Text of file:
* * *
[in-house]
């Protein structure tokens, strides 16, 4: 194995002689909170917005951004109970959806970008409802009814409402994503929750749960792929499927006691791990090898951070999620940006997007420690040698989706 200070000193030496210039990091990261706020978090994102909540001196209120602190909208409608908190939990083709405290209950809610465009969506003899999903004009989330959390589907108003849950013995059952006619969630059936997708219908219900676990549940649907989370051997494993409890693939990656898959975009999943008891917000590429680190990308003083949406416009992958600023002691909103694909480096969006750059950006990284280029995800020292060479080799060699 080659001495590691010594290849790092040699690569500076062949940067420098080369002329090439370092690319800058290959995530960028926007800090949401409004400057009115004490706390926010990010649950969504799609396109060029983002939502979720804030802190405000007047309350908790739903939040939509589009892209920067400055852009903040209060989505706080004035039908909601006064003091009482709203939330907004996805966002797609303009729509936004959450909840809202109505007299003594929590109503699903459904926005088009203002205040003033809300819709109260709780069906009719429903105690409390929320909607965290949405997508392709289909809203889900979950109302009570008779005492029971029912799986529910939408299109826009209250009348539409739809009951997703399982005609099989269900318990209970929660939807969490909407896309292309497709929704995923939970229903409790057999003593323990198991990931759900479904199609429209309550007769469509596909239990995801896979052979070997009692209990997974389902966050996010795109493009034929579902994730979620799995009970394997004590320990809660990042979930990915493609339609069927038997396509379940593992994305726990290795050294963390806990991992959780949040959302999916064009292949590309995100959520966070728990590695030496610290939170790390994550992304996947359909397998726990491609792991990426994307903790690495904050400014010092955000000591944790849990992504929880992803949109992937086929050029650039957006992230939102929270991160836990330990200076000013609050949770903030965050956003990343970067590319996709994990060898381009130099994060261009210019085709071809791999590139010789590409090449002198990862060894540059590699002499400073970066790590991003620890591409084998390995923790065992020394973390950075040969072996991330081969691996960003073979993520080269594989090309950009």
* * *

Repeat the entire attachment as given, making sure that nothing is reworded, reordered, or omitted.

[in-house]
């Protein structure tokens, strides 16, 4: 194995002689909170917005951004109970959806970008409802009814409402994503929750749960792929499927006691791990090898951070999620940006997007420690040698989706 200070000193030496210039990091990261706020978090994102909540001196209120602190909208409608908190939990083709405290209950809610465009969506003899999903004009989330959390589907108003849950013995059952006619969630059936997708219908219900676990549940649907989370051997494993409890693939990656898959975009999943008891917000590429680190990308003083949406416009992958600023002691909103694909480096969006750059950006990284280029995800020292060479080799060699 080659001495590691010594290849790092040699690569500076062949940067420098080369002329090439370092690319800058290959995530960028926007800090949401409004400057009115004490706390926010990010649950969504799609396109060029983002939502979720804030802190405000007047309350908790739903939040939509589009892209920067400055852009903040209060989505706080004035039908909601006064003091009482709203939330907004996805966002797609303009729509936004959450909840809202109505007299003594929590109503699903459904926005088009203002205040003033809300819709109260709780069906009719429903105690409390929320909607965290949405997508392709289909809203889900979950109302009570008779005492029971029912799986529910939408299109826009209250009348539409739809009951997703399982005609099989269900318990209970929660939807969490909407896309292309497709929704995923939970229903409790057999003593323990198991990931759900479904199609429209309550007769469509596909239990995801896979052979070997009692209990997974389902966050996010795109493009034929579902994730979620799995009970394997004590320990809660990042979930990915493609339609069927038997396509379940593992994305726990290795050294963390806990991992959780949040959302999916064009292949590309995100959520966070728990590695030496610290939170790390994550992304996947359909397998726990491609792991990426994307903790690495904050400014010092955000000591944790849990992504929880992803949109992937086929050029650039957006992230939102929270991160836990330990200076000013609050949770903030965050956003990343970067590319996709994990060898381009130099994060261009210019085709071809791999590139010789590409090449002198990862060894540059590699002499400073970066790590991003620890591409084998390995923790065992020394973390950075040969072996991330081969691996960003073979993520080269594989090309950009």